On Not Being Thankful

simpsons thanksgiving19

I know what BRCA+ women are supposed to say on Thanksgiving. They’re supposed to say how thankful they are for genetic testing, which allows them to avoid the fates of their mothers, aunts, and grandmothers. They’re thankful to have options that previous generations did not have. They are thankful to avoid chemotherapy and radiation. They’re thankful for the gift of knowledge, because being forewarned is forearmed. They are thankful for their doctors’ attentive care. They are thankful for the wonderful BRCA+ community, which provides unflagging support through the toughest times. They are thankful to be alive and cancer-free.

I cannot bring myself to say these things. Today, as I watch other BRCA+ women post about the things they feel thankful for, I simply feel alienated. Testing positive for a BRCA mutation has undermined my relationships with family, friends, and coworkers. It has interfered with my work. It has destroyed my peace of mind and sense of self. It has stolen all my waking moments and haunted my dreams. It has changed who I am. It has ruined my life. I am not thankful.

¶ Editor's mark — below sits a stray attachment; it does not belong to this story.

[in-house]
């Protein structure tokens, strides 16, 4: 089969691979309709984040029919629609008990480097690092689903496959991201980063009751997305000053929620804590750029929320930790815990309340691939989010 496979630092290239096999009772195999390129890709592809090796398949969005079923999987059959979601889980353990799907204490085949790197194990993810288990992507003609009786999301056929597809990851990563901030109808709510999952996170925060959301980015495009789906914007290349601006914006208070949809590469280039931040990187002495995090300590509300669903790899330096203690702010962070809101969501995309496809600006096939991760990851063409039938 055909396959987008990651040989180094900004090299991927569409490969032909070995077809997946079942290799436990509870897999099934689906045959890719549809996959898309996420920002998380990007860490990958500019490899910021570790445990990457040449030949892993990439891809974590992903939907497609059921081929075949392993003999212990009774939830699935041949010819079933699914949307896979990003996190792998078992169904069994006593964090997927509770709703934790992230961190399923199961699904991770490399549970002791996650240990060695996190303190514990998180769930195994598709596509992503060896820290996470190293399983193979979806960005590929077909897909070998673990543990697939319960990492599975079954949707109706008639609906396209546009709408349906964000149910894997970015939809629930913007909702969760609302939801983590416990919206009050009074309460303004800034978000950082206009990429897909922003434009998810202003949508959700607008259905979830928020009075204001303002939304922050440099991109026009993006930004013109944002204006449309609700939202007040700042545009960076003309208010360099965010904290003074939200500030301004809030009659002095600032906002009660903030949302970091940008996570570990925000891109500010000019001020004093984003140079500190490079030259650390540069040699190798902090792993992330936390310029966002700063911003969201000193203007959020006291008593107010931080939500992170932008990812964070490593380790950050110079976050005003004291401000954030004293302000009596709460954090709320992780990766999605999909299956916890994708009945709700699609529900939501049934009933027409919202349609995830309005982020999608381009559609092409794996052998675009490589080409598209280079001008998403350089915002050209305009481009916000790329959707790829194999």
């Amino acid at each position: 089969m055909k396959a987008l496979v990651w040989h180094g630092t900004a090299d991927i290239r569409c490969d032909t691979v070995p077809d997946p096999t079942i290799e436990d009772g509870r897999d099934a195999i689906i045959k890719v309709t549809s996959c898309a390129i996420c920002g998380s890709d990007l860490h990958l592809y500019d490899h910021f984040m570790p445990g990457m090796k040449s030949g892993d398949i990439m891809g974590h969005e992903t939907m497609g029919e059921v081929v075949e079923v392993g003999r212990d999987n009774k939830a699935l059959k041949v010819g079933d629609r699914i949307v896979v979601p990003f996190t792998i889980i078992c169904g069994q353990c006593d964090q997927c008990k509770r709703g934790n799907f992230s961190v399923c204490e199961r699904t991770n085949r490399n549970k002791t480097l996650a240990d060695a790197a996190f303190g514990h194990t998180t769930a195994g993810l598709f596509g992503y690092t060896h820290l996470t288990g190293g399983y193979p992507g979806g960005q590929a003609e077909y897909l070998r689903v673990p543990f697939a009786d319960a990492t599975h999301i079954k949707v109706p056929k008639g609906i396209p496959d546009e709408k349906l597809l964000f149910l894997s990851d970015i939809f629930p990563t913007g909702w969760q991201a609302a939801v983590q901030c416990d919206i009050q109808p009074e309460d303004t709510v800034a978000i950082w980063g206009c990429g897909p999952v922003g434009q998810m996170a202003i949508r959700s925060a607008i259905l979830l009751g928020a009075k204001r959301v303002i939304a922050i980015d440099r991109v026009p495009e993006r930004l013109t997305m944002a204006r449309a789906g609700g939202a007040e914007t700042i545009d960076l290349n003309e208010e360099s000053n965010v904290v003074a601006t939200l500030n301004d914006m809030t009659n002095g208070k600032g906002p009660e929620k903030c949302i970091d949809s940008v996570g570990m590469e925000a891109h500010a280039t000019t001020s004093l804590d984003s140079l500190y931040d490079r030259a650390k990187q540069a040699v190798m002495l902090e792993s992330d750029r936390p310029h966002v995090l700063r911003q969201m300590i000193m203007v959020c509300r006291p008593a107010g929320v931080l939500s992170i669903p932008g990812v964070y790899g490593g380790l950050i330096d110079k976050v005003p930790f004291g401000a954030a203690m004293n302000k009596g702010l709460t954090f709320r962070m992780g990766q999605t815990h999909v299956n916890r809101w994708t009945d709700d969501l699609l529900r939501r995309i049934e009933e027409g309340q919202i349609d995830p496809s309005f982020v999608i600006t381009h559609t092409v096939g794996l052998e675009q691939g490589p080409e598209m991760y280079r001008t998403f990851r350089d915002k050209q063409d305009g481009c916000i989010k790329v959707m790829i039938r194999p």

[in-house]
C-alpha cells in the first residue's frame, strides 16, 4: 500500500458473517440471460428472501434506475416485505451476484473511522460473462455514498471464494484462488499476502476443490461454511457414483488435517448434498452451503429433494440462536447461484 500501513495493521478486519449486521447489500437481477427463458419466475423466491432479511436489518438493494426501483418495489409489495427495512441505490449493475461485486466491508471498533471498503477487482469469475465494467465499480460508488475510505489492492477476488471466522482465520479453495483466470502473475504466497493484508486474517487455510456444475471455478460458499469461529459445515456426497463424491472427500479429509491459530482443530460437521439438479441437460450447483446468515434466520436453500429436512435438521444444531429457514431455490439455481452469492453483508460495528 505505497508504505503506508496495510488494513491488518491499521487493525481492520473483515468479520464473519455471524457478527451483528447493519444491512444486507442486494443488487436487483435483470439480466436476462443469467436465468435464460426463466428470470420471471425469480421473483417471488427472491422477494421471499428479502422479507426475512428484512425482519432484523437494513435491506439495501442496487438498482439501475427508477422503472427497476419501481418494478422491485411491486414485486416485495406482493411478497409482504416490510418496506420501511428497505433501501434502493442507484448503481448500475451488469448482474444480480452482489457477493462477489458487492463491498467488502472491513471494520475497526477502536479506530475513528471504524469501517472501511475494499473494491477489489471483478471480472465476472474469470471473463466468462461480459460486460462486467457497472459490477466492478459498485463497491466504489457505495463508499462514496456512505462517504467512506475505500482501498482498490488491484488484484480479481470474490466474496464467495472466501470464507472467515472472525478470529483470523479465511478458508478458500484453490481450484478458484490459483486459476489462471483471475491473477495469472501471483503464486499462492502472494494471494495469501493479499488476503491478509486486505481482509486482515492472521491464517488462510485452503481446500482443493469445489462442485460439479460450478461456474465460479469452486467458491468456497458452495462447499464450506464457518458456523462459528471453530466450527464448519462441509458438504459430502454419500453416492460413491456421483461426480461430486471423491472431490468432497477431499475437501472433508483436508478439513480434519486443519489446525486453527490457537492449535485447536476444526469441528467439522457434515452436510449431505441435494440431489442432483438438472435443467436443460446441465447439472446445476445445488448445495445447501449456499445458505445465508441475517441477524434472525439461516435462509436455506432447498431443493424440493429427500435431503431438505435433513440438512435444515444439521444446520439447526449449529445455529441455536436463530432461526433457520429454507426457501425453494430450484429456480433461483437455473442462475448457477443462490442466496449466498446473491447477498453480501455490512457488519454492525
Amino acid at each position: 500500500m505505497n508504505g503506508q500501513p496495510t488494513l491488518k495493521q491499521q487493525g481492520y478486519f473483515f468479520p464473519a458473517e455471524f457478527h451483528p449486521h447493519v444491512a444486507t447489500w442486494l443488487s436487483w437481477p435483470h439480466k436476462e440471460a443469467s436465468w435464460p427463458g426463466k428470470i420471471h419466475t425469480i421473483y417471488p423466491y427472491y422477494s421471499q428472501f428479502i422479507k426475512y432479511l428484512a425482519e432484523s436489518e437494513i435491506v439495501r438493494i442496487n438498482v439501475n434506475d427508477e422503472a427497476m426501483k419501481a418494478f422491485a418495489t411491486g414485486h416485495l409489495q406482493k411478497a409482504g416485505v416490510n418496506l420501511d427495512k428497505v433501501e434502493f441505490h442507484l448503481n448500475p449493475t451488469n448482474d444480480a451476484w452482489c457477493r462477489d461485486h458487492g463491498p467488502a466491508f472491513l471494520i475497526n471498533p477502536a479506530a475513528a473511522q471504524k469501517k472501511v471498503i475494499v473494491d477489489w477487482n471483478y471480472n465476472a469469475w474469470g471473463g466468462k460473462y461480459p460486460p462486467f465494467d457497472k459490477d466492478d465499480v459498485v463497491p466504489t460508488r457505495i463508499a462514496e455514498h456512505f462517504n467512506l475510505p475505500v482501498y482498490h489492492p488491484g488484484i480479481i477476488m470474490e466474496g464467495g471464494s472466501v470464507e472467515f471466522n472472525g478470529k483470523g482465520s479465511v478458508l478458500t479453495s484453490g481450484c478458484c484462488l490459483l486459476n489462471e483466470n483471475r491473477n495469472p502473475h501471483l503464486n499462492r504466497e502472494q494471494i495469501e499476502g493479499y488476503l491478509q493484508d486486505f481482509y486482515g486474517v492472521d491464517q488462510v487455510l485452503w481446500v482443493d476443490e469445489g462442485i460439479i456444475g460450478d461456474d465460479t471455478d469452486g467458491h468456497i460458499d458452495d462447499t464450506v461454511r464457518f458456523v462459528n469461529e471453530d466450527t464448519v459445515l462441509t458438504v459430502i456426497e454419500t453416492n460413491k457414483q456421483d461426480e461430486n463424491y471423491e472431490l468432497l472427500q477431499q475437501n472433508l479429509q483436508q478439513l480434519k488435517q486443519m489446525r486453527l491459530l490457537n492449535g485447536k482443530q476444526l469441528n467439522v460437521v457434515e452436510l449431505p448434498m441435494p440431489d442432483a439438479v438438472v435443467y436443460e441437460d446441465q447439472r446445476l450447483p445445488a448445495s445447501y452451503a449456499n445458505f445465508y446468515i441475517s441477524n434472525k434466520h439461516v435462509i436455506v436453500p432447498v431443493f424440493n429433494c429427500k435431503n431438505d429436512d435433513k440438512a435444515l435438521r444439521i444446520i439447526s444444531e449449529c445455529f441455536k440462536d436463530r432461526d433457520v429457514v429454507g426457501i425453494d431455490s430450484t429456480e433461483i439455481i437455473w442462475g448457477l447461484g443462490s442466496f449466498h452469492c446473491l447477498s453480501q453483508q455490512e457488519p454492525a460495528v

Maybe I should be thankful to be alive and cancer-free, but I’m not. The threat of cancer has decimated my quality of life. In the best of times, I am resigned. Most of the time, I am a confounding amalgamation of sad, anxious, angry, frustrated, confused, or miserable. I hope that some day I will find relief. I hope that eventually this BRCA mutation will not define who I am, what I think, and what I do. But for the moment, I refuse to pretend to be okay or to pretend that I am grateful. I know that makes people uncomfortable, but I’ve always preferred hard truths to comforting lies, even if it’s socially awkward.

But in writing this, I realized that there is one group of people that takes me as I am, along with all my angry, sobbing, pissy BRCA+ baggage: my feminist friends. They have been there through every messy twist and turn that has marked my BRCA+ experiences, and they have offered unqualified support every step of the way. Without them, I would be very lost indeed. For them, I am thankful.


2 thoughts on “On Not Being Thankful

  1. There is no “supposed to” about feelings and individual experience. We all do this BRCA+ journey in our own way. Thanks for honestly writing about where you are right now. And even those folks who express their gratitude for various aspects — the ability to make proactive decisions, good medical care or whatever — also have times of anger and frustration. I know I do.
    Best, Linda

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